☘️ Where should you throw your rubbish after your excursion? If you rent accommodations from a residential facility or rental service in Åre, you’ll find information regarding waste management in the accommodation letter. Recycle what goes in one of the municipality’s recycling stations. If you are a guest during the day in Åre municipality and want to get rid of rubbish, you can buy special paid garbage bags then return the full bag at designated stations.

Trash Infograph

Use without exhausting

The Swedish Right of Public Access Law states that it is as much a responsibility as a right to be outdoors. If we want to be able to continue to have the freedom to visit the outdoors, we need to continue to nurture nature and its resources to ensure that it lasts over time. Nature has a shorter growing season in the mountains than elsewhere. This means that it takes longer to repair the damage created by humans, which risks more permanent damage to the vegetation around hiking trails. Many measures are taken to help us be kinder towards the forests while in the mountains without damaging it. Marked trails and wooden paths are a way to protect sensitive ground from being damaged by e.g., hikers and cyclists. Make sure to walk on them not around them. Sometimes trails are closed. This is usually due to them being badly damaged and needing to be repaired so as not to be permanently destroyed. Choose another trip for the day and respect nature’s recovery process.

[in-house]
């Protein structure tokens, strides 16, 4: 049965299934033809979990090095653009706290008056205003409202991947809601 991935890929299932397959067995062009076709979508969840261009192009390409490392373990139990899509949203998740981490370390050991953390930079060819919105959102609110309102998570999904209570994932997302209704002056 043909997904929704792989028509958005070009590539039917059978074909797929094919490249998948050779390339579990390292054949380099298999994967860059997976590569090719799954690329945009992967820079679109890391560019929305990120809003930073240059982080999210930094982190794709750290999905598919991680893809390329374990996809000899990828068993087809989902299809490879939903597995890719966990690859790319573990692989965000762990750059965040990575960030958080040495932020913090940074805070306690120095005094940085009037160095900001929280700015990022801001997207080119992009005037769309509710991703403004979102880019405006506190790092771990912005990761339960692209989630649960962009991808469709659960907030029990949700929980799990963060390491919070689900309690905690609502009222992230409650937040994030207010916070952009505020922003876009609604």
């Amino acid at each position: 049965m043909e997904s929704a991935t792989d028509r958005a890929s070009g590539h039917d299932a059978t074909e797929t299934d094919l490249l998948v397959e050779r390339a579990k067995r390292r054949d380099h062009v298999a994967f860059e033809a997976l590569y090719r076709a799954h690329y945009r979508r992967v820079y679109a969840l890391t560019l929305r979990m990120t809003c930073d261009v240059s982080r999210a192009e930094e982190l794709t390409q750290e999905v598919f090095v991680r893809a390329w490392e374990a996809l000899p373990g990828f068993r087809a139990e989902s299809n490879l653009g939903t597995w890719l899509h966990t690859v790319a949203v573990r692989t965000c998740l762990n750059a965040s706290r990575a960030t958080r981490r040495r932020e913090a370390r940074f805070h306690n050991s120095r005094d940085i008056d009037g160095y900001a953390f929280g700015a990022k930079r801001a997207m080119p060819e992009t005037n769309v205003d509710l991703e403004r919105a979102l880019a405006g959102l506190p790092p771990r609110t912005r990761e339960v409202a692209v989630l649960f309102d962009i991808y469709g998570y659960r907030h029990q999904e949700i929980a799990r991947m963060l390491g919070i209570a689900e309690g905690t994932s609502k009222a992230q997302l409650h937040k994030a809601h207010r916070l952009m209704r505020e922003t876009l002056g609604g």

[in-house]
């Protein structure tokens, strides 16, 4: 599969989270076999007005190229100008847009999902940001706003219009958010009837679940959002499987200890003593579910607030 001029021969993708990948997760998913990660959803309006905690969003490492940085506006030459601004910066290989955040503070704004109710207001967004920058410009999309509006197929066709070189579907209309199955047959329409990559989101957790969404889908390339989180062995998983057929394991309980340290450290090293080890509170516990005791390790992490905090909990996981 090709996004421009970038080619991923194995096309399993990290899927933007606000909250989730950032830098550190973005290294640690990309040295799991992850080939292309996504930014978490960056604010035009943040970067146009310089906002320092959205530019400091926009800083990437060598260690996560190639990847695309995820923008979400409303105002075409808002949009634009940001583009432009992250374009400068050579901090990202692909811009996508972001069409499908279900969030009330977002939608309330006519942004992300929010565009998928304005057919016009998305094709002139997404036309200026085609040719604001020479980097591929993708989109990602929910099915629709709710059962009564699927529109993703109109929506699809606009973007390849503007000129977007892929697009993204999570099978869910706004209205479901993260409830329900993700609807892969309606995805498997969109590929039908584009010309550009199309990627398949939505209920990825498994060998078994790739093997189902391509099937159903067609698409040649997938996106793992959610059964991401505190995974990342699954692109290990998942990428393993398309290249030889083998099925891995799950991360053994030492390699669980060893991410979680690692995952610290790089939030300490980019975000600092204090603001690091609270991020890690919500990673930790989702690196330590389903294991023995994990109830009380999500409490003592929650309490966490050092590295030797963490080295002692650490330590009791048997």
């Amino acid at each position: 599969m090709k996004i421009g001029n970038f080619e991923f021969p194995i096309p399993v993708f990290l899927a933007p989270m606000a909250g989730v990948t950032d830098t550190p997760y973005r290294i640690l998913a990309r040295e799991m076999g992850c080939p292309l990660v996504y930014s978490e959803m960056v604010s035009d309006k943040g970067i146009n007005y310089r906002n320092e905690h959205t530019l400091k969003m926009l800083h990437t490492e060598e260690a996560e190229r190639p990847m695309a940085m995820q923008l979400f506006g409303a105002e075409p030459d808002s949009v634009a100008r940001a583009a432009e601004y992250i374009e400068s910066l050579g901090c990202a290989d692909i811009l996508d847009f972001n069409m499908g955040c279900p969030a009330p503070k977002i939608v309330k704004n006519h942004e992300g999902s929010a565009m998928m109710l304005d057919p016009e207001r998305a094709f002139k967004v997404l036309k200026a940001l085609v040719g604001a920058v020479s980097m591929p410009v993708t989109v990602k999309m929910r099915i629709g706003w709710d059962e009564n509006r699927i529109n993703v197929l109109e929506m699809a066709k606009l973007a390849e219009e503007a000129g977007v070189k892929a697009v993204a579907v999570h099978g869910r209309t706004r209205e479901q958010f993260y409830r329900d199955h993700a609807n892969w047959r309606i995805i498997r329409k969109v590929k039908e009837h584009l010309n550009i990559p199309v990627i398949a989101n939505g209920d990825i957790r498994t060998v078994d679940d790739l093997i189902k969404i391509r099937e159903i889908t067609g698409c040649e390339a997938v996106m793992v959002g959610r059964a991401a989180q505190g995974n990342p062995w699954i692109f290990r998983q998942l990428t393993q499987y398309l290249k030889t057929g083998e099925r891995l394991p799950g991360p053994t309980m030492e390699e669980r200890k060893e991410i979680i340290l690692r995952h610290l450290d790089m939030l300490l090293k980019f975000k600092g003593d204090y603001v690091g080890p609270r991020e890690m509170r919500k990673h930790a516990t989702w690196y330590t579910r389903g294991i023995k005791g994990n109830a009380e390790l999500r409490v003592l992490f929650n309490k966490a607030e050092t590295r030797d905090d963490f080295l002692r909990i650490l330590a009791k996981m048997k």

Enjoy the mountain flora

Vegetation is also fragile and therefore you should not, for example, pick lichens, break off live twigs or pick flowers you’re unfamiliar with. There is a great chance to see protected plants – for example orchids. Buy a book about mountain flora and learn to recognize the different species. Enjoy them where they stand, where they are most beautiful!